West Papua’s Future
The biggest region in East Indonesia is Papua Island, which consists of two provinces Papua and West Papua (Papua Barat). The two provinces cover the western part of New Guinea. About fifty percent of its 3 million populations are indigenous Melanesian Indonesian and 50% are other ethnic groups from other provinces who migrated to the region since many years ago.
Papua and West Papua provinces are the most diverse regions of Indonesia, with more than 300 different languages and 250 tribes. The official language is Indonesia, and Papuans speak Indonesian fluently and perhaps among the best in the context of preciseness in pronouncing the language.
The forests of the region cover 42 million ha or 24% of Indonesia’s forested area, and are also home to 54% of Indonesia’s biodiversity. The region is rich in mineral resource and has huge gold and copper deposits.
Papuans had their autonomy by the enactment of the Law on Special Autonomy for West Papua in 2001. In 2017, Indonesia adopted the UN Declaration on the Rights of Indigenous Peoples. However, Papuan socio-economic situation remains alarming and the creation of a new province in the western part of the island in 2003 – the province of Papua Barat –was seen as an effort to increase the welfare of Papuan.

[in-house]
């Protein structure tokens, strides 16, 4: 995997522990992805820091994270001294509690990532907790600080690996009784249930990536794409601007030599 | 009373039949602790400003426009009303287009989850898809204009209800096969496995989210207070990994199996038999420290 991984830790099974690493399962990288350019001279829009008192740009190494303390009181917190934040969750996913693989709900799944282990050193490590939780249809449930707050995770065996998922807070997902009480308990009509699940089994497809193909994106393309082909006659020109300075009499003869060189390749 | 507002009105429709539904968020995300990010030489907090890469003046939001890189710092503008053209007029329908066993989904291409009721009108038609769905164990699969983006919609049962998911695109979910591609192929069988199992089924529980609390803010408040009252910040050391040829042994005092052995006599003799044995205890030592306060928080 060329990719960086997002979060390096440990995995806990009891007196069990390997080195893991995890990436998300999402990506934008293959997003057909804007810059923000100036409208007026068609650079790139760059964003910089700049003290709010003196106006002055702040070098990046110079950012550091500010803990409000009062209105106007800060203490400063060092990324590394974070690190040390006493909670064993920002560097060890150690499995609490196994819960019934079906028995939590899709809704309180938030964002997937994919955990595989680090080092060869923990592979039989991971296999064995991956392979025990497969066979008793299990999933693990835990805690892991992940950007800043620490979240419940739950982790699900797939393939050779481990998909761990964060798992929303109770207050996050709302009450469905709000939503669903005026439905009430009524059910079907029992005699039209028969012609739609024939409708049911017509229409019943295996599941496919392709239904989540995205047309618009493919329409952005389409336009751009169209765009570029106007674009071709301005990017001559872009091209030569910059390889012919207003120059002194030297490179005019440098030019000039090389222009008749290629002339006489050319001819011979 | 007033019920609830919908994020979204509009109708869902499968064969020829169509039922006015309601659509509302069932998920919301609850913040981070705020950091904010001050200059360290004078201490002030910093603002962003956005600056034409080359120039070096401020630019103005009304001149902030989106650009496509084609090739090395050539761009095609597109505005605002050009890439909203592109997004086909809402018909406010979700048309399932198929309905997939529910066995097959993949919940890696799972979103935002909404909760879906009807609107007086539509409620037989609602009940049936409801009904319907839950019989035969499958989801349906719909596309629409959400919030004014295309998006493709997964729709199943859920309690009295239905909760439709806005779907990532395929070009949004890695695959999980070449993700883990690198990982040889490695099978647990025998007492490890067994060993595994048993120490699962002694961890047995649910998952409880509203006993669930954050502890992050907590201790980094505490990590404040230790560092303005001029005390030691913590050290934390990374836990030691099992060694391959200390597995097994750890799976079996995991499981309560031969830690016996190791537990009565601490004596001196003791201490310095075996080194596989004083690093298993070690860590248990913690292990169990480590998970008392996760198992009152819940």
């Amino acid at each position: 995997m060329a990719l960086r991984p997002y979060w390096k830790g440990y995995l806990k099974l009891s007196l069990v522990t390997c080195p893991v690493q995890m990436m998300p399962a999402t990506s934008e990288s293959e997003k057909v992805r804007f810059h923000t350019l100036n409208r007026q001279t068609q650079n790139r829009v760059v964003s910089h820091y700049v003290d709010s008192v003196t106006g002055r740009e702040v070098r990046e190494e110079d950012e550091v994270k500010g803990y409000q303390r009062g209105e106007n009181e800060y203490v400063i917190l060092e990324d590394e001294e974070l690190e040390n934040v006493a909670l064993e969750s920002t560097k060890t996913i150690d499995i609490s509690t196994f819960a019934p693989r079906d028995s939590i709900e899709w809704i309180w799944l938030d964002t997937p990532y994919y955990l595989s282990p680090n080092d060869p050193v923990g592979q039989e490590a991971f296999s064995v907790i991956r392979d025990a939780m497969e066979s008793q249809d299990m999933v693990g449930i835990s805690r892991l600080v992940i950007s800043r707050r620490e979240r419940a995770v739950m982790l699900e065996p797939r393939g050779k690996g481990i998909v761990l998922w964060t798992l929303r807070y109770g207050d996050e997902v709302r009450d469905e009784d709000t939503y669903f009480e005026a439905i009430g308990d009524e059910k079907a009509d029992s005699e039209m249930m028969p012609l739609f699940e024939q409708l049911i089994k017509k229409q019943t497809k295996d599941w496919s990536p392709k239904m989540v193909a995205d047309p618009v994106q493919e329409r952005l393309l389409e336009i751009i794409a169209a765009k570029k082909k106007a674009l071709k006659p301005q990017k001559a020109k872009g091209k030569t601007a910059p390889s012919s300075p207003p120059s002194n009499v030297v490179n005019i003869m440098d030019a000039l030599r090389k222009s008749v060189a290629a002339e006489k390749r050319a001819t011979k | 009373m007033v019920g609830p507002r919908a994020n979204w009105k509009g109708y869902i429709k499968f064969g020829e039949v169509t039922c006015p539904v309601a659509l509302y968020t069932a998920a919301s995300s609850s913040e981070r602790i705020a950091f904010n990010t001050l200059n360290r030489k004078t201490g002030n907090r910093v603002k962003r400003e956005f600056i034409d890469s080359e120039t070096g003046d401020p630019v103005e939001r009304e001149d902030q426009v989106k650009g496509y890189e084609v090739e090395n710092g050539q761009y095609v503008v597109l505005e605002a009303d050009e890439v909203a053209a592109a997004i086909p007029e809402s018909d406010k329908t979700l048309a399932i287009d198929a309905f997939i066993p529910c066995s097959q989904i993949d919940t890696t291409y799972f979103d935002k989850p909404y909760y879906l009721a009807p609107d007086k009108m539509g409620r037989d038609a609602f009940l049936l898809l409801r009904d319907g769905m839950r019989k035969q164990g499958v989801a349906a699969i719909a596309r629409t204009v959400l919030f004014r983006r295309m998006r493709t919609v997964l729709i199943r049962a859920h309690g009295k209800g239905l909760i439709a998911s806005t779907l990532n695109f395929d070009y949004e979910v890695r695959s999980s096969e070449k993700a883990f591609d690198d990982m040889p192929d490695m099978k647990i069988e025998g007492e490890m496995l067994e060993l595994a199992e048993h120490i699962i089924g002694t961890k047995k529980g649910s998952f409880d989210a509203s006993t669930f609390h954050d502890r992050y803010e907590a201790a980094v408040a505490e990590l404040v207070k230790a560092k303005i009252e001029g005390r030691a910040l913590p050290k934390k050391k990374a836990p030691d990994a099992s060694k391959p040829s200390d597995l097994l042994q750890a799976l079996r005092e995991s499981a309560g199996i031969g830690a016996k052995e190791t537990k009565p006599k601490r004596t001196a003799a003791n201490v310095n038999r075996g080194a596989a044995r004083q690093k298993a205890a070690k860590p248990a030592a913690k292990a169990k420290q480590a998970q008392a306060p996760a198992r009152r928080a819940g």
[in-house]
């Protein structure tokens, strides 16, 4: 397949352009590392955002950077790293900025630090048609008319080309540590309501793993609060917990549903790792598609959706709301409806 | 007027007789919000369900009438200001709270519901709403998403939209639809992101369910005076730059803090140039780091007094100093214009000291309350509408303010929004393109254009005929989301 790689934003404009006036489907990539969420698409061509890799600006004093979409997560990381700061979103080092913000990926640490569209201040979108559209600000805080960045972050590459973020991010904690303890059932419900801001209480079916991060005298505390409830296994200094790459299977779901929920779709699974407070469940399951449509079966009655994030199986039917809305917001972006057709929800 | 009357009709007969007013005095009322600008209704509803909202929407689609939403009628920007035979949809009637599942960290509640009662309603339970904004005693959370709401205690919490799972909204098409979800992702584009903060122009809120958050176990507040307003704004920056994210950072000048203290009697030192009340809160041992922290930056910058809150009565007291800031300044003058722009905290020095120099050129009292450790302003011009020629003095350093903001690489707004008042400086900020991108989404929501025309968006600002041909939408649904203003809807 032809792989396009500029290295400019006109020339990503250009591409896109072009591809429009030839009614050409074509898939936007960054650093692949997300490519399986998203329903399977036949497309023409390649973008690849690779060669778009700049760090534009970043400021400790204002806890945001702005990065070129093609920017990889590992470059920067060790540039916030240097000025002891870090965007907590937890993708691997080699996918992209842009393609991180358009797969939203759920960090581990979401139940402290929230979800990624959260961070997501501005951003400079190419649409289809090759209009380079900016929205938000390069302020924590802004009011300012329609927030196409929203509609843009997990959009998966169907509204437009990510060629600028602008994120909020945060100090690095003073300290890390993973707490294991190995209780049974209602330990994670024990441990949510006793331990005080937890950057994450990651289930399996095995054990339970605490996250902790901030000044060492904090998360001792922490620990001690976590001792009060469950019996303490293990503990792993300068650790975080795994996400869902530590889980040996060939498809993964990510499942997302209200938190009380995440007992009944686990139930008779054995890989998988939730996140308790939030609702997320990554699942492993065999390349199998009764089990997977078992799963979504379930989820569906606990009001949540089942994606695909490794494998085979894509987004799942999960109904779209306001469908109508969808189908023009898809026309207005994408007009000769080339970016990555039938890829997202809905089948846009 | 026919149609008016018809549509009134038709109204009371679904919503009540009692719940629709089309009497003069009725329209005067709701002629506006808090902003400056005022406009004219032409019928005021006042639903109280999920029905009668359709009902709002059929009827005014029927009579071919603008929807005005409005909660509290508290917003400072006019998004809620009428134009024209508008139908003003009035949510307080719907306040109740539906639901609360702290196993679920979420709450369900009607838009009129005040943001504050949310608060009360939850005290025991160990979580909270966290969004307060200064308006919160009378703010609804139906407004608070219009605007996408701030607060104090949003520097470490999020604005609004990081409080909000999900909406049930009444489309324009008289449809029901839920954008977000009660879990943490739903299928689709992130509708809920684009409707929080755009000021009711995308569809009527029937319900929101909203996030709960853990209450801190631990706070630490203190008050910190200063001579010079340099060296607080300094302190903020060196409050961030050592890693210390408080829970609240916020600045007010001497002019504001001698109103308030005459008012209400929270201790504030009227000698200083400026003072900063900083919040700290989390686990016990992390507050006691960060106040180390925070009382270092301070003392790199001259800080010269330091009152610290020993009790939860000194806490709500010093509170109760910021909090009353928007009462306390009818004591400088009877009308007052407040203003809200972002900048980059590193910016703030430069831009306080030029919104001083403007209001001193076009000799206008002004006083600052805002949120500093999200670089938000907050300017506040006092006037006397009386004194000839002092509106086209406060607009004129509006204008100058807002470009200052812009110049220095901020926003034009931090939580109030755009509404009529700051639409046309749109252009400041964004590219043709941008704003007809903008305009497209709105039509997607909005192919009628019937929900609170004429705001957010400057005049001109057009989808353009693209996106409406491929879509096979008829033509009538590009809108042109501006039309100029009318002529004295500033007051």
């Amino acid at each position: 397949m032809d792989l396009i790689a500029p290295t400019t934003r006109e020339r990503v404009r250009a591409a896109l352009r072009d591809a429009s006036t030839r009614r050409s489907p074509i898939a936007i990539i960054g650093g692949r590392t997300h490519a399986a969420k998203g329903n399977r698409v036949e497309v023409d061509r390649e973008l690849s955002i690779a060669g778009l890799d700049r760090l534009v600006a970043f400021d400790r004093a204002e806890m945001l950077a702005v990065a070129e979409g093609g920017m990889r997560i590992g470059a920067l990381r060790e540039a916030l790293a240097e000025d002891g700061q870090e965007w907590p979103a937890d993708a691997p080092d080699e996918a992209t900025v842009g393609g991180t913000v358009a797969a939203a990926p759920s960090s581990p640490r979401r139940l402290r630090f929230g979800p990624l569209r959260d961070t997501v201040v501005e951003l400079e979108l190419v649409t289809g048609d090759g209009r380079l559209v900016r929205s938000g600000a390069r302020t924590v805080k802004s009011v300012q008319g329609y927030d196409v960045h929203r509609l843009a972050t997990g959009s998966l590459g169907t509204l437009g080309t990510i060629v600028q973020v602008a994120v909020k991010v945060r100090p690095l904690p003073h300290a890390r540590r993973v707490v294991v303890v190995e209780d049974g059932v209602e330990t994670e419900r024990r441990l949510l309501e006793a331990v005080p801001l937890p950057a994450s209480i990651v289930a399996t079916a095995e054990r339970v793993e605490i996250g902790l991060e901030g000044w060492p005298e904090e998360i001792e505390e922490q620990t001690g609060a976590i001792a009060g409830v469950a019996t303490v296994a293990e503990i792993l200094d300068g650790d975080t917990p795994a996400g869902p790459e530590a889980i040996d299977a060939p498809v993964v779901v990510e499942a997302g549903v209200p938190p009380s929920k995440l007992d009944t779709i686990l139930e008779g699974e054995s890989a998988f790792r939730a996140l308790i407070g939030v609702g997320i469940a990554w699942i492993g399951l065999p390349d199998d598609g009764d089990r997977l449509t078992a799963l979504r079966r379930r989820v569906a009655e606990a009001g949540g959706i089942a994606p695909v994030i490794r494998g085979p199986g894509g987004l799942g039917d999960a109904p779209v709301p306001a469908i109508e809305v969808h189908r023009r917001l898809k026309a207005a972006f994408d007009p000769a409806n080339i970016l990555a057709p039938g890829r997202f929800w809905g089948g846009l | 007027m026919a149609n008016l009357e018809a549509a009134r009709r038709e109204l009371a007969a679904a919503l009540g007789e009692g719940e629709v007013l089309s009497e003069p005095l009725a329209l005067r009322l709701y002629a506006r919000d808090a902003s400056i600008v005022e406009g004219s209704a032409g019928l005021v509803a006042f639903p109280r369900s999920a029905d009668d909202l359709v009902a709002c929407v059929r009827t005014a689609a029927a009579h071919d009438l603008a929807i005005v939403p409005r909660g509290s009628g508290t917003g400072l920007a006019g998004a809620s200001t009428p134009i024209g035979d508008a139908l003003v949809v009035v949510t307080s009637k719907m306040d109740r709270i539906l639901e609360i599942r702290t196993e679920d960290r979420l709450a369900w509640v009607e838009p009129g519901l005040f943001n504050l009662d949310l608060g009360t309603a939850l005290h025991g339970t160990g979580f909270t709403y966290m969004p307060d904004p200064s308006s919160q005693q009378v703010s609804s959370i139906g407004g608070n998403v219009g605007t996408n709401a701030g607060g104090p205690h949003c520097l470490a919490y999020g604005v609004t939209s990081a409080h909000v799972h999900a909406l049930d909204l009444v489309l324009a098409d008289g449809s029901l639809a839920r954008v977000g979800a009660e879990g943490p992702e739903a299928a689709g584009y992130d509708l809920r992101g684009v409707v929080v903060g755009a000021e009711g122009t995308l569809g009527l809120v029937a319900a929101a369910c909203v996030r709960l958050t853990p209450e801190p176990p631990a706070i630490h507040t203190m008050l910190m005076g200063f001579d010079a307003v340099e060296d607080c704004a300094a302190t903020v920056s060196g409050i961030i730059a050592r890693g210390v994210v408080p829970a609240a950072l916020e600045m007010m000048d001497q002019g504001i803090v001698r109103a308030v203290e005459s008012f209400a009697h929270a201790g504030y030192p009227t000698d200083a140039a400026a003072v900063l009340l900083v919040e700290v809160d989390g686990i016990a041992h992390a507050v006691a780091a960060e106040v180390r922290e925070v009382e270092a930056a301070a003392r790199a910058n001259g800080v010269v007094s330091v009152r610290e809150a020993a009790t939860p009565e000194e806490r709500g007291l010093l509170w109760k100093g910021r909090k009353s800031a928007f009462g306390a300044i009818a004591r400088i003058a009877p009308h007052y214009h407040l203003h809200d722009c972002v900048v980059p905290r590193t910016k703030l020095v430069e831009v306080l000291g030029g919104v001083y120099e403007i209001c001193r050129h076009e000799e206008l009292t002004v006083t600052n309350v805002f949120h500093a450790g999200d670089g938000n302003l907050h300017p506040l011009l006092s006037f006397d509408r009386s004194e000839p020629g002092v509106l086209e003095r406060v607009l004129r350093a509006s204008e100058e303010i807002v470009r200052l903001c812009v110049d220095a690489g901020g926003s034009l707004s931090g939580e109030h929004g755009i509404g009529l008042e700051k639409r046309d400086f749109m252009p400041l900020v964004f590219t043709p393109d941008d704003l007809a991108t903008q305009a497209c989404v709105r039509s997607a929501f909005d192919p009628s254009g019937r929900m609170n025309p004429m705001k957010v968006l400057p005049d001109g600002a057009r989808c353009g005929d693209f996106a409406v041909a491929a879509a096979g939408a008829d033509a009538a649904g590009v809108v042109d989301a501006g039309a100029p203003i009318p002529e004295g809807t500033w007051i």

Peace, welfare and trust are three magic words to solve conflict in the region. First, to achieve peace all must agree to stop separatism and start the reconciliation process. Second, all people who live in Papua must prosper by increasing the economic development in West Papua. Third, trust is the most expensive and rare thing in the region. All must stop the use of gimmick and trickery in discussion and negotiation.
Tomorrow on the 1st of July, a very small number of Papuan will celebrate fake independence day. For example, Jeffrey Bomanak has been planning to give a speech on July 1, 2020 to maintain conflict in the region. This is a very good example of trickery that all Papuan should reject.